This morning, i.e., March 24, feeling very restless about having people in custody, I went to Miyapur police station. I received information in the morning that they were in Miyapur police station. When I arrived at Miyapur around 9.30 am, there were a couple of sentry and constables and the place was quiet. I called Bittu who informed me that it is always quiet but if I peep around at the back of the police station, they will be there – Bittu found them there in similar circumstances the previous night. So I got into a conversation, introduced myself, was offered a chair, and told that there was no one in custody in that police station. The Gachibowli PS (under whose jurisdiction the university comes) did not have adequate detention facilities and so kept the group in custody in Miyapur for “purposes of lock up and food.” They offered to take me around the police station if I wished. I declined and went to Miyapur court, where the bail applications were to be filed. After a long wait there, when there was no sign of anyone appearing on behalf of the arrested students and faculty, I left.
On my way back, I learnt that the group had been produced before the magistrate late at night on March 23 and were sent to judicial remand in Cherlapally jail. I further learnt that around 50 more students were going to be arrested and the FIRs were ready – but I do not know this for a fact. This evening, i.e. Thursday, we learnt that the bail hearing has been postponed to Monday, so the group will stay in judicial custody till Monday. One full week in custody, for what reason?
What is most disconcerting about this entire sequence of events is the total blocking of information on arrests by the university administration and its callous disregard for the fact that its own students and faculty had been placed under arrest. And that those that remained were being put through enormous hardship with no electricity, no water, no food. I called a friend who is on the faculty and asked why the entire faculty had not risen in one voice against the arrests. We can have disagreements and political differences, but there can be no equivocation regarding persons who have been beaten up by the police and placed under illegal detention; and misinformation about the whereabouts of those detained. This is in clear violation of basic principles of criminal law, but I was shocked at the response I received: “No, there is a lot of misinformation by the media; everything is working well on campus.” What about the arrests and police violence? “There was an ‘attempt to murder’ the vice chancellor. Senior faculty witnessed it.” Really? I asked. Attempt to murder? That is nowhere in the allegations or the charges as far as I know. What actions amount to attempt to murder? And whatever it was, were 30 people directly responsible? How did you sift the ABVP students out of those arrested, since all accounts say that the scuffle involved both groups? Did 200 need to be brutally beaten up? Were any ABVP students hurt by police lathis? Do you need to choke off supplies for the rest? No answers. So I made my position clear. Even if ABVP students had been beaten by the police in this manner and arrested I would oppose it strongly and insist that you oppose it too.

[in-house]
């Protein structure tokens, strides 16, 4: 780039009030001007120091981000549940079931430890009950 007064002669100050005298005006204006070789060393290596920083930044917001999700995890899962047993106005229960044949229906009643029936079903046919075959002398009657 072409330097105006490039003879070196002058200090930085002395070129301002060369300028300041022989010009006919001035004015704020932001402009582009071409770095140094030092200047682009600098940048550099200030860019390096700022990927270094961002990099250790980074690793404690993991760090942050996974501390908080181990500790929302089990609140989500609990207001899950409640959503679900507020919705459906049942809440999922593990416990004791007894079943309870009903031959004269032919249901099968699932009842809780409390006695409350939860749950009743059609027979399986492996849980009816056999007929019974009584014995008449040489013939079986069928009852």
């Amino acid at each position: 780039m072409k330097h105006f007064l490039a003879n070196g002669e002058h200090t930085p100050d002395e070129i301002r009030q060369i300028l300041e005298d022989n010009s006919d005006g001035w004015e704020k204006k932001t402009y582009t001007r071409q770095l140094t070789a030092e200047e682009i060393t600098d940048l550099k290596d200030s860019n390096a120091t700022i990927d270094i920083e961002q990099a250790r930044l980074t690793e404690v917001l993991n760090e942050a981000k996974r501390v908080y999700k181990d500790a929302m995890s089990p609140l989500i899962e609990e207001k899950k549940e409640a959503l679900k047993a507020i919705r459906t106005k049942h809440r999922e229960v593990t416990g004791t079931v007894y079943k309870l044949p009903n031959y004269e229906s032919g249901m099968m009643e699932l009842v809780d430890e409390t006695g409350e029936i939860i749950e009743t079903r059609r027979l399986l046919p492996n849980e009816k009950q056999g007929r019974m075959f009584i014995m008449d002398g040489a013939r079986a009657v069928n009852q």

Let us set everything else aside for a moment. How did the vice chancellor, his administration and his colleagues (a substantial number with him) even permit the police to exercise disproportionate force against unarmed students? And how are we to understand their complacency in the face of having their own students and faculty in custody?
From a situation where five students – Rohith was one of them – were subjected to an official boycott and moved into a symbolic velivada, or ghetto, in protest, we are now witnessing excommunication – the velivada – as administrative strategy for institutional governance. What we see unfolding before us is the Salwa Judum as a method of governance. Our history of caste violence has certainly taught lessons in the most unexpected ways. But the resistance by students is immense. And considering they have only their courage in their hands and the will to resist, it will be a long and hard battle against a vengeful, biased and cruel administration that enjoys the guarantee of impunity.
Kalpana Kannabiran is a member of the Executive Council of the International Sociological Association; Life member of the Indian Sociological Society and a non-practising member of the “legal fraternity.”